'A godsend for us': Wisconsin Humane Society takes in 32 cats from Kentucky after tornado

’A godsend for us’: Wisconsin Humane Society takes in 32 cats from Kentucky after tornado

MILWAUKEE (CBS 58) -- More than 30 cats from Kentucky are now looking for their forever homes in the Dairy State after tornadoes devastated parts of Kentucky.

CBS 58 spoke with Andrea Blair, a grants specialist with the Kentucky Humane Society.

"There's estimated to be about 76 people who are confirmed dead and over 1,000 homes have either been destroyed or heavily damaged," said Blair.

Some areas of the state are reduced to rubble. Now, many pets are lost or injured and already-packed rural shelters are completely overwhelmed.

Blair says staff have been working around the clock to move animals already in Kentucky shelters to other states, making room for an influx of furry friends.

"The first thing that we really want to do in animal welfare is make sure animals can stay in their counties where they are from, so they can be reunited with their families if they're looking for them," explained Blair.

A task Angela Speed, vice president of communications with the Wisconsin Humane Society, was more than happy to take on.

"It's a privilege and an honor to step up in these situations and say yes, we can help, when hurricanes or tornadoes or other natural disasters strike, especially in the Midwest region," said Speed.

"The Wisconsin Humane Society has just been a godsend for us. This week they took in 32 cats from a rural animal shelter here in Kentucky," said Blair.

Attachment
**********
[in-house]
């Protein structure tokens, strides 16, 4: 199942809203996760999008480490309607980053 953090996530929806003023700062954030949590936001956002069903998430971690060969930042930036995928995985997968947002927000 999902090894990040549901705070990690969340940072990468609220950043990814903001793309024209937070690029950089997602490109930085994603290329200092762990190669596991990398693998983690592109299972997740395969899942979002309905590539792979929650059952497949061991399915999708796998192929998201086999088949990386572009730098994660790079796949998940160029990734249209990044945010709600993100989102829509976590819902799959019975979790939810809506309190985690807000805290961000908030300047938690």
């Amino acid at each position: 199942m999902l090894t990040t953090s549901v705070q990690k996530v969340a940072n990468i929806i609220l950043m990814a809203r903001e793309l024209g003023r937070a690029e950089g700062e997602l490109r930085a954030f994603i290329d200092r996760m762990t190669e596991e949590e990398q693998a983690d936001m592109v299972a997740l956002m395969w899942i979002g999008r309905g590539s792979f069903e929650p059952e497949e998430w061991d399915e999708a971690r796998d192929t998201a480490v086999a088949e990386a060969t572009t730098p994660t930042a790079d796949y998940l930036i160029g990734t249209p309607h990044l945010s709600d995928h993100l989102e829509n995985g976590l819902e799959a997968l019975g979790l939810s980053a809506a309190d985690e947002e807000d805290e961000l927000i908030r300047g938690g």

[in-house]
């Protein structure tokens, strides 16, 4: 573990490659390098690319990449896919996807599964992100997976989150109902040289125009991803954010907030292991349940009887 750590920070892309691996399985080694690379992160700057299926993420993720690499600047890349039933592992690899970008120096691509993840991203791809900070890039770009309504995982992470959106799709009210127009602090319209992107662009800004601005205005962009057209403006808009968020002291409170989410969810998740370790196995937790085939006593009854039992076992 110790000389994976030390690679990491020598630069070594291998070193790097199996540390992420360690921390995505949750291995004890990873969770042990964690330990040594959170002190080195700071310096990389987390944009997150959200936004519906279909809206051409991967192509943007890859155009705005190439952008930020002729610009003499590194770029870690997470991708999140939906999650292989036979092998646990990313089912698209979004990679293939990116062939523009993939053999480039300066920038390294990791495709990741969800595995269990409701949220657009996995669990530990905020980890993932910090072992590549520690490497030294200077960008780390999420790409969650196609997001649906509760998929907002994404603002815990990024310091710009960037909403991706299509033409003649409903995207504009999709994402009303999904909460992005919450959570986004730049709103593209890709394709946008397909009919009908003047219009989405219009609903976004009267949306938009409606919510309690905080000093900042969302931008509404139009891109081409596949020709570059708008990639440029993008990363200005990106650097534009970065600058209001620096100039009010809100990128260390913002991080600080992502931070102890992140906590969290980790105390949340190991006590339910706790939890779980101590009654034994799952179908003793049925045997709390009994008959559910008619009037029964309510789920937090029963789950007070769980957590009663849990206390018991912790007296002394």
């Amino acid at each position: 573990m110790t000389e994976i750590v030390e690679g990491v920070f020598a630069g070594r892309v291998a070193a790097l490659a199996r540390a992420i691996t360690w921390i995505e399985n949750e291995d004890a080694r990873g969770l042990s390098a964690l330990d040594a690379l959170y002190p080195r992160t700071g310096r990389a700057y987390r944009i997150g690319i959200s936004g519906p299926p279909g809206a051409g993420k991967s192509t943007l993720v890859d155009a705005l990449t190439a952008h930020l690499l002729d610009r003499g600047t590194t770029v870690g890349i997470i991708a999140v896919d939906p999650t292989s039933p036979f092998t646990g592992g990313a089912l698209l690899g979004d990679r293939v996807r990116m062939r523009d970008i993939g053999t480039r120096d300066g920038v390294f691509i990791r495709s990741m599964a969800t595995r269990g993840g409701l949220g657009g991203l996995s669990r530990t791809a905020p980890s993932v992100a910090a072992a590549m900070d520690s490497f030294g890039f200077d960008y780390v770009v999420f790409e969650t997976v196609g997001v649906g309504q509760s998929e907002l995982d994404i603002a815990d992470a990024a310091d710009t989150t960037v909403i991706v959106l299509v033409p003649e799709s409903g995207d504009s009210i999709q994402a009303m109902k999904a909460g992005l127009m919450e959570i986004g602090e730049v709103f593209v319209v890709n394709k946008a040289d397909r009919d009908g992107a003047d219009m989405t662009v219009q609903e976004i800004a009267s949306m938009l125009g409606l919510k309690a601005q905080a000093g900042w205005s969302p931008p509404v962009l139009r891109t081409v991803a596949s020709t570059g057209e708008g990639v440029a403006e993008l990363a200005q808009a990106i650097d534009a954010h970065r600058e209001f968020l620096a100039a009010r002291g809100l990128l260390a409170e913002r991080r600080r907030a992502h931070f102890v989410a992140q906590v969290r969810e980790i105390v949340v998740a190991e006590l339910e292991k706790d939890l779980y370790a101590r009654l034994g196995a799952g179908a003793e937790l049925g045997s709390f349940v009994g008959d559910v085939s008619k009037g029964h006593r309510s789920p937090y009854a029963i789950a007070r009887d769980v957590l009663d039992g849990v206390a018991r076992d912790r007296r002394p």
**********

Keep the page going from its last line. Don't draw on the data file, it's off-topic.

Blair says the shelters they removed animals from in Kentucky were already overwhelmed prior to the storms.

Half of the cats went to the Wisconsin Humane Society location in Milwaukee and the other half went to the Racine location. Now, those pets are looking to find their forever homes in the Dairy State. Cats just like Adley.

"She is 2 years old from Kentucky and is already one of the staff favorites. I have to say these are some of the nicest, sweetest and most affectionate animals I've met off a truck. They will be spayed, neutered, microchipped and vaccinated before they will be available for adoption," explained Speed.

The Kentucky Humane Society is forever grateful for the helping hands just before the holidays.

"It's been incredibly rewarding to see how many people are rallying around to help our state," said Blair.

The Kentucky Humane Society has helped at least 500 animals move out of the state so far.

If you'd like to help, you can donate toward the animals' daily care, treatments and foster expenses by clicking here

The humane society says they're also in need of foster parents to help out in emergency situations. You can apply online at www.wihumane.org/foster

To find your new best friend and see adoption hours and information, click here

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